Thursday, April 14, 2016

My Body Awareness Workout

I've not been very connected to my body for most of my life. I might as well have been a ghost for all the attention I paid to bodily feeling. But when you consider my diagnosis of Asperger Syndrome, this isn't surprising. Many autistics report a deficiency in proprioception or proprioceptive processing, which basically means that we aren't aware of where our body is in space. This has a few consequences. For one, I can make anyone or anything into a kind of "body." To paraphrase autistic writer Donna Williams, I can direct my "self" equally as well at a toy, a computer screen, a tree, or even another person as I can at my body.

To put it another way, I don't have a very strong sense of "what it feels like to be me." I know what other people "feel like," sure, but not myself, unless I really pay attention. And even then, that focus on my body has usually excluded other focuses for my attention. It's either "all other, no self," or "all self, no other." "All other" is an obsession where I lose myself; "all self" often shows up as the knuckle-cracking or foot-tapping I have to do afterwards to feel like I'm really "there." This ability to choose my focus has its plus-sides, sure, but it makes social interaction hard. Since conversation involves a "dance" between my body's reactions and yours, I've normally found myself out of my depth when socializing.

But when I discovered this dichotomy of self-focus and other-focus, I came up with an idea: maybe I could exercise my capacity to focus on self and other at the same time. So, while talking with people, I decided to try shifting my focus back and forth between the myself and the other person. And I'd do this very quickly. Often going at a few "cycles" per second, I'd shift my attention back and forth enough times that something began to happen. Instead of being alternately "now-self" and "now-other," I started feeling like I was both at once. Or better, I felt like I existed somewhere "between" the two of us. I wasn't myself or the person I was talking to; I was the social interaction itself, the dynamic that emerged between us.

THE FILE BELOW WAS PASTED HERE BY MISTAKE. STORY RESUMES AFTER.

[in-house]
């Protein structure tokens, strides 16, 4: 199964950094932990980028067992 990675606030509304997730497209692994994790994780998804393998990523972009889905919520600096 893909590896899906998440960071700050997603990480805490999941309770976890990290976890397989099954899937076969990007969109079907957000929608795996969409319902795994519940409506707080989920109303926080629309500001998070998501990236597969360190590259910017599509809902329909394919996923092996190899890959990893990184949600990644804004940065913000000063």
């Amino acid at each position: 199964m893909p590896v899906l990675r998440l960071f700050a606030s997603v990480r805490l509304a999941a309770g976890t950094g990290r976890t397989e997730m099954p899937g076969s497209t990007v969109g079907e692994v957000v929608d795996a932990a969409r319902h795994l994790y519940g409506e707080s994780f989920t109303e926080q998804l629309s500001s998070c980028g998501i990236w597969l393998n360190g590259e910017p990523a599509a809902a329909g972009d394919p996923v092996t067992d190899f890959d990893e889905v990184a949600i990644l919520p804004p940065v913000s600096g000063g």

When I did this, the feeling was wonderful. I could suddenly feel both the other person's emotions and my own body. In fact, I felt the other person's emotions in my body. If they felt sad, I would feel sadness in my chest; if they felt happiness, I would feel a bubbling feeling all through my torso. We effectively became a single being. This might be what neurotypicals experience all the time; I don't really know, since I'm not neurotypical. But whatever the case, I'd encourage all autistic readers who have problems with "self" and "other" to try my exercise. Try shifting your attention back and forth between you and other people. Imagine that a little ball of light goes between your heart and theirs as quickly as your thoughts can go. Then see what happens, and let me know what you think.



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